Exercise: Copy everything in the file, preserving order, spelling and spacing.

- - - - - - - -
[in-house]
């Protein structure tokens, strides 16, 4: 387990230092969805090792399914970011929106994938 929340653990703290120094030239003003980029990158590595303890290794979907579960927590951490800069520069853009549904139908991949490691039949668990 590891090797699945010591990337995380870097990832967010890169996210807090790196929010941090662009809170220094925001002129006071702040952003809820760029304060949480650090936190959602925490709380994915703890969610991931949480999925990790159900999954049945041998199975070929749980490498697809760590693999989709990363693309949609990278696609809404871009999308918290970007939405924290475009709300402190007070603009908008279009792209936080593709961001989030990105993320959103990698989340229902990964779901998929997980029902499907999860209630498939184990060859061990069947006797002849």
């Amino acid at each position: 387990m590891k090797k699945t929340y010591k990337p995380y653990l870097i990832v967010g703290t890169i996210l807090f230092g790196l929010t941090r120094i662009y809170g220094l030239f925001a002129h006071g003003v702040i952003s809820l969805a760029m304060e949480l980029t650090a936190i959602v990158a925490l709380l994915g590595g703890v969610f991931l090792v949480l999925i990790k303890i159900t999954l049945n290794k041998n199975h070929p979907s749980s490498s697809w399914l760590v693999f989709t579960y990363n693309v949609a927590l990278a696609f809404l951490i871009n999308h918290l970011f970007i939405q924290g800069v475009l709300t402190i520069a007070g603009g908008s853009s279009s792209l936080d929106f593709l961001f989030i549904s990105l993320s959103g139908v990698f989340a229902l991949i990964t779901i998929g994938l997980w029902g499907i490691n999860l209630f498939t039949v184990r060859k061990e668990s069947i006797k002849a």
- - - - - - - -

[in-house]
């Protein structure tokens, strides 16, 4: 387990230092969805090792399914970011929106994938 929340653990703290120094030239003003980029990158590595303890290794979907579960927590951490800069520069853009549904139908991949490691039949668990 590891090797699945010591990337995380870097990832967010890169996210807090790196929010941090662009809170220094925001002129006071702040952003809820760029304060949480650090936190959602925490709380994915703890969610991931949480999925990790159900999954049945041998199975070929749980490498697809760590693999989709990363693309949609990278696609809404871009999308918290970007939405924290475009709300402190007070603009908008279009792209936080593709961001989030990105993320959103990698989340229902990964779901998929997980029902499907999860209630498939184990060859061990069947006797002849």
């Amino acid at each position: 387990m590891k090797k699945t929340y010591k990337p995380y653990l870097i990832v967010g703290t890169i996210l807090f230092g790196l929010t941090r120094i662009y809170g220094l030239f925001a002129h006071g003003v702040i952003s809820l969805a760029m304060e949480l980029t650090a936190i959602v990158a925490l709380l994915g590595g703890v969610f991931l090792v949480l999925i990790k303890i159900t999954l049945n290794k041998n199975h070929p979907s749980s490498s697809w399914l760590v693999f989709t579960y990363n693309v949609a927590l990278a696609f809404l951490i871009n999308h918290l970011f970007i939405q924290g800069v475009l709300t402190i520069a007070g603009g908008s853009s279009s792209l936080d929106f593709l961001f989030i549904s990105l993320s959103g139908v990698f989340a229902l991949i990964t779901i998929g994938l997980w029902g499907i490691n999860l209630f498939t039949v184990r060859k061990e668990s069947i006797k002849a």